This article was originally published on Youthopia on 10 February 2022. Though some of the events and details in this article may have changed since, we hope to remember those in our community who made an impact to the world around them.
There are jobs that can make you feel rewarded when you achieve certain goals. Then there are jobs that can make you feel rewarded, because you have made an impact in someone else’s life.
Perhaps even changing their life for the better, too.
For 29-year-old speech therapist Ashley Tong, every day reminds her of why she does what she does.
“I think every day is quite unexpected and little miracles can happen. In my three years I have witnessed things like seeing a child walk for the first time or getting them to be able to express their needs and it might not even be in a verbal manner.
“Seeing them progress, hearing feedback from other teachers and their parents, that’s incredibly rewarding for me,” Ashley says.
Ashley has been in her role for three years now, working with children to help them with their social communication skills, articulation and language skills.
She studied psychology as her undergraduate degree and has a minor in linguistics. During her studies, she gravitated towards child development and saw speech therapist as a possible career.
“It felt like a really good overlap of the things that I wanted to do. So I’ve always been interested in teaching and healthcare, so helping people and speech therapy felt like a really good blend of the both,” she shares.
Unlike in the movies or shows, Ashley is not bound to an office room. She is a “travelling therapist” and works in various preschools and centres.
Her work hours are not fixed. It depends on the number of children she sees each day — it can range from two to six — with each session lasting about 45 minutes each. During these sessions, Ashley tries to help them overcome their speech issues or, for some, their troubles with communication too.
“Even if you can pronounce things perfectly, you might not be putting words together in the right order. We also work on social communication so a child may know and understand language and they may be able to repeat after you,” she explains.
Correcting a child’s speech takes time and patience. Ashley tries her best to identify the kind of mistakes made, so she can apply the correct processes required to help them overcome their issues. This includes the use of pictures and associating it to the sounds.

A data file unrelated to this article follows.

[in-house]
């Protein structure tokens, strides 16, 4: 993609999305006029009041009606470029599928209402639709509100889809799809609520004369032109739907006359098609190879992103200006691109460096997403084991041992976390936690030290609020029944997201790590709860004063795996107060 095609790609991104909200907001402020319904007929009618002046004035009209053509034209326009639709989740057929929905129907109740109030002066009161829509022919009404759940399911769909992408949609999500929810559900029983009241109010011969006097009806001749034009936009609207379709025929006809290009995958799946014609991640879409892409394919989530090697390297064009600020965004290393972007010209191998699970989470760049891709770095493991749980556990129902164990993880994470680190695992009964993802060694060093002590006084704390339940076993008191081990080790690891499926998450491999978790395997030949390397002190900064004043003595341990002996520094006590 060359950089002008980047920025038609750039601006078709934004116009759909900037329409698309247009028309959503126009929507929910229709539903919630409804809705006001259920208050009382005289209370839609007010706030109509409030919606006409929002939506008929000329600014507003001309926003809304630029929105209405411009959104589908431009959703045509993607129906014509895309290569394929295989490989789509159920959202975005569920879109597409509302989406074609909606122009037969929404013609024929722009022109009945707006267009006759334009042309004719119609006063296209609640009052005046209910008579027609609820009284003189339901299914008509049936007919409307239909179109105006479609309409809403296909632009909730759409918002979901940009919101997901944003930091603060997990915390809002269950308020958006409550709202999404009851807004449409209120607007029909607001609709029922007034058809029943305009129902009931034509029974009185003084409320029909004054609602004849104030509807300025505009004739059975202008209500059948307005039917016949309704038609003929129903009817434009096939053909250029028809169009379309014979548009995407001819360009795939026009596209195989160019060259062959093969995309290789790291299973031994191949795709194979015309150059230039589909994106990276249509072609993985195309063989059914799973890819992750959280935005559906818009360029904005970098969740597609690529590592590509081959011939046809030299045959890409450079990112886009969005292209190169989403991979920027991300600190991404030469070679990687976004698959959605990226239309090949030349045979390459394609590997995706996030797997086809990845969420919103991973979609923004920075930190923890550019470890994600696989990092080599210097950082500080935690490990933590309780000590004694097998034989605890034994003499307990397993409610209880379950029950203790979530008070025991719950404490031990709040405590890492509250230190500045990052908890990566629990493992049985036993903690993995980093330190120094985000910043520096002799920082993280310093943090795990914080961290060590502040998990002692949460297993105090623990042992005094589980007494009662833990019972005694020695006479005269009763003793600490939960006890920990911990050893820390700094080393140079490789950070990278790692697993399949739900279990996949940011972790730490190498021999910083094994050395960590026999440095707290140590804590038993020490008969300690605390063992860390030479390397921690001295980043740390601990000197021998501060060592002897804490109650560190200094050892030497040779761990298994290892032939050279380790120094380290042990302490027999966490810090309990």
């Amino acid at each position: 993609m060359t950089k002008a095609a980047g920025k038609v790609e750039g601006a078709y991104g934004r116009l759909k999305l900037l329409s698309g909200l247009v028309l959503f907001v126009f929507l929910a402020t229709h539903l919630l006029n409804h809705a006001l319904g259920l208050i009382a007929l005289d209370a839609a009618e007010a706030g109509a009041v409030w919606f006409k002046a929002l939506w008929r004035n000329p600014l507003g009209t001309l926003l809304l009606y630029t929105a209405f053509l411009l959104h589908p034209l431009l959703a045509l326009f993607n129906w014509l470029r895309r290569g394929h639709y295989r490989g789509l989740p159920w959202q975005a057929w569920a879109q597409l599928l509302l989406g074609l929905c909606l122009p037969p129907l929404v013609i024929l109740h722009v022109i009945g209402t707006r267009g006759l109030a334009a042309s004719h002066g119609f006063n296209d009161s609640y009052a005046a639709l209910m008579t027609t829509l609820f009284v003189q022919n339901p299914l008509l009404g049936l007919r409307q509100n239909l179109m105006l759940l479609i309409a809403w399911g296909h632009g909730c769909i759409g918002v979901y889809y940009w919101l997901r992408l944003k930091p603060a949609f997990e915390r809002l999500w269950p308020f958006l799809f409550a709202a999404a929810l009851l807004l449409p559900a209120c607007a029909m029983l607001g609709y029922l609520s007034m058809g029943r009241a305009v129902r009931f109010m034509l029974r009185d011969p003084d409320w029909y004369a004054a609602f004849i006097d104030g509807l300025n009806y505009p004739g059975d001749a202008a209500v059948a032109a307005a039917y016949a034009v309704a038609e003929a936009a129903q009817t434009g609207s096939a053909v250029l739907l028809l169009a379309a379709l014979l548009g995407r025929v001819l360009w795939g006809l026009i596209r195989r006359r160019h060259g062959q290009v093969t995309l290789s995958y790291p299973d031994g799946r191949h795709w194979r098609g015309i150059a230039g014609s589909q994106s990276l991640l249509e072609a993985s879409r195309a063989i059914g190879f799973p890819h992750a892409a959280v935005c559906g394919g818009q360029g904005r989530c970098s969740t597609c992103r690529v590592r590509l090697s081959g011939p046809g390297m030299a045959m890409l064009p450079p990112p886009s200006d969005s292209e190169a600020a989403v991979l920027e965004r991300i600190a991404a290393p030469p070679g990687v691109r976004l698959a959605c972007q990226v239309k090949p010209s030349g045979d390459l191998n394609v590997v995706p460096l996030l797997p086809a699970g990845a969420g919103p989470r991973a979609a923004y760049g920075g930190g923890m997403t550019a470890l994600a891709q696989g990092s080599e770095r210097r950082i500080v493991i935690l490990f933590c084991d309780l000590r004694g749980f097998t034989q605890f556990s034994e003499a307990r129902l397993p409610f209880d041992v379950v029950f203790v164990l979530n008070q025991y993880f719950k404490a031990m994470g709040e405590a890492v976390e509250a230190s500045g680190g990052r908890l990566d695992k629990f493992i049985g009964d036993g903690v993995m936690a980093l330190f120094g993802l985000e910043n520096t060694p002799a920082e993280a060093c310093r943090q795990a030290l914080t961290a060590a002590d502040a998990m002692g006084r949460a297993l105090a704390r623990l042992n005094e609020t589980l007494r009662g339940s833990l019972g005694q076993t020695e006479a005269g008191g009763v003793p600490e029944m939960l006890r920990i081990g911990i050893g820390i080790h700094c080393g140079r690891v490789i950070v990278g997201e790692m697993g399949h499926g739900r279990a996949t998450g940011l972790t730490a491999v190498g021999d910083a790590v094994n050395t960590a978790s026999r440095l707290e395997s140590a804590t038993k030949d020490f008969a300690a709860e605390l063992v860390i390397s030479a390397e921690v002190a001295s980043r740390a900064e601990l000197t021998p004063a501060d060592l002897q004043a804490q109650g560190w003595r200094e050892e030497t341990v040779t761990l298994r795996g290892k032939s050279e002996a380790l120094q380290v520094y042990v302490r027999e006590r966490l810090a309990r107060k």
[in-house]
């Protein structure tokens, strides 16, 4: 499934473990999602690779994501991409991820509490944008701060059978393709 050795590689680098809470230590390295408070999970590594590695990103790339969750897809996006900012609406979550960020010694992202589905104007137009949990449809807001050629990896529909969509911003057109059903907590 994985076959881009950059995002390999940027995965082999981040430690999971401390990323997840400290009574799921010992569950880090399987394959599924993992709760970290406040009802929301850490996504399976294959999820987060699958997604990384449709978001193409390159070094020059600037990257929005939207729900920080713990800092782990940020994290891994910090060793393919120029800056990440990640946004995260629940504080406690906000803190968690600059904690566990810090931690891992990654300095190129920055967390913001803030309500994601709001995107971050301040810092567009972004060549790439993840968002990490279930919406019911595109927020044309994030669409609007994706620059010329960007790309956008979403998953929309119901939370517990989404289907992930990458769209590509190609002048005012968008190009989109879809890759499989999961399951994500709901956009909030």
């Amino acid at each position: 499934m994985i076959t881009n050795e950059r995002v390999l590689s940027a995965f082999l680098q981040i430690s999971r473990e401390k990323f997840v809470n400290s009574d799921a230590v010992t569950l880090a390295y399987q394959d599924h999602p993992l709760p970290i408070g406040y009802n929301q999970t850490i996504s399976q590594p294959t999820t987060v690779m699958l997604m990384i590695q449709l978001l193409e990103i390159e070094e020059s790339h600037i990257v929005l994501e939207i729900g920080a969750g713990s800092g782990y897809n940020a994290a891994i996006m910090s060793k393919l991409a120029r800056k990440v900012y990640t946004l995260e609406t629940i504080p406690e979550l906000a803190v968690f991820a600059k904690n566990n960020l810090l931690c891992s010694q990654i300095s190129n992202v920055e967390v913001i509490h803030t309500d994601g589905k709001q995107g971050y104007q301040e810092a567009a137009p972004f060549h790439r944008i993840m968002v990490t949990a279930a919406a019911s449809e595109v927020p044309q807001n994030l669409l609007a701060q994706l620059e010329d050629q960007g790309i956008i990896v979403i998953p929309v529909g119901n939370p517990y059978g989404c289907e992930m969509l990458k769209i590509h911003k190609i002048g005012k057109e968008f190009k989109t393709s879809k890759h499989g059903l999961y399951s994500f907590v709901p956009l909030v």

“Sometimes, for certain children, just that alone can make them pronounce the sound correctly to get the right meaning. For some children it is a bit harder and then I’ll have to go into producing the sound in isolation, so not in a word but the lip shape,” Ashley explains.
After each session, she has to write notes for teachers and parents to update them on the children’s progress. Ashley will also advise them on the activities they can do at home or in the classroom to reinforce what was taught.
While the thought of having the responsibility to help children in their speech and language may sound stressful, Ashley has found many moments throughout her career which makes her feel that her efforts and time are worthwhile. It also helps that Ashley finds working with children enjoyable.
Ashley also shares that speech therapists do also work with patients with voice disorders and swallowing issues, to the point where they have trouble eating and drinking. They are are usually people who have suffered a head injury or a stroke and these are usually encountered in hospitals. There are also times where she also works with babies who have difficulties swallowing fluids or solid food.
To Ashley, seeing her students and patients hit milestones, no matter how small, are gratifying.
Yet, it wasn’t all rosy. When she first started her job, the large number of clients overwhelmed her and she felt burnt out quickly.
“I felt like it was very hard to give my 100 per cent to all the children… I had moments where I broke down in the office,” she recalls.
While those days are in the past, the COVID-19 pandemic has made her work more challenging. The requirement of wearing a mask, even during therapy sessions, means that children are not able to observe her lips movement while teaching them and she’s had to find creative ways to work around it.
“Until now, the children and I are not allowed to remove our masks. So you can imagine how challenging that is, they can’t see what I’m doing. I have to rely on my hearing to know if they’re pronouncing things a certain way.
“We turn to things like video modelling so if I can’t be here to model, I have a video of myself taken at home that I can send to parents,” Ashley adds.
For those interested in a career like her’s, Ashley advises: “You can reach out to organisations like social service agencies, hospitals and schools. See if there are opportunities to volunteer and job shadow at the same time because we always need people to help us with making resources.”
If you are still on the fence, Ashley has a message for you too.
“Speech therapy is particularly rewarding because we deal with communication and eating and that’s the two biggest things. I mean, what are we without these things?
“If you feel like you want to make a difference in someone’s life in any of these aspects, then consider this as your career,” she says.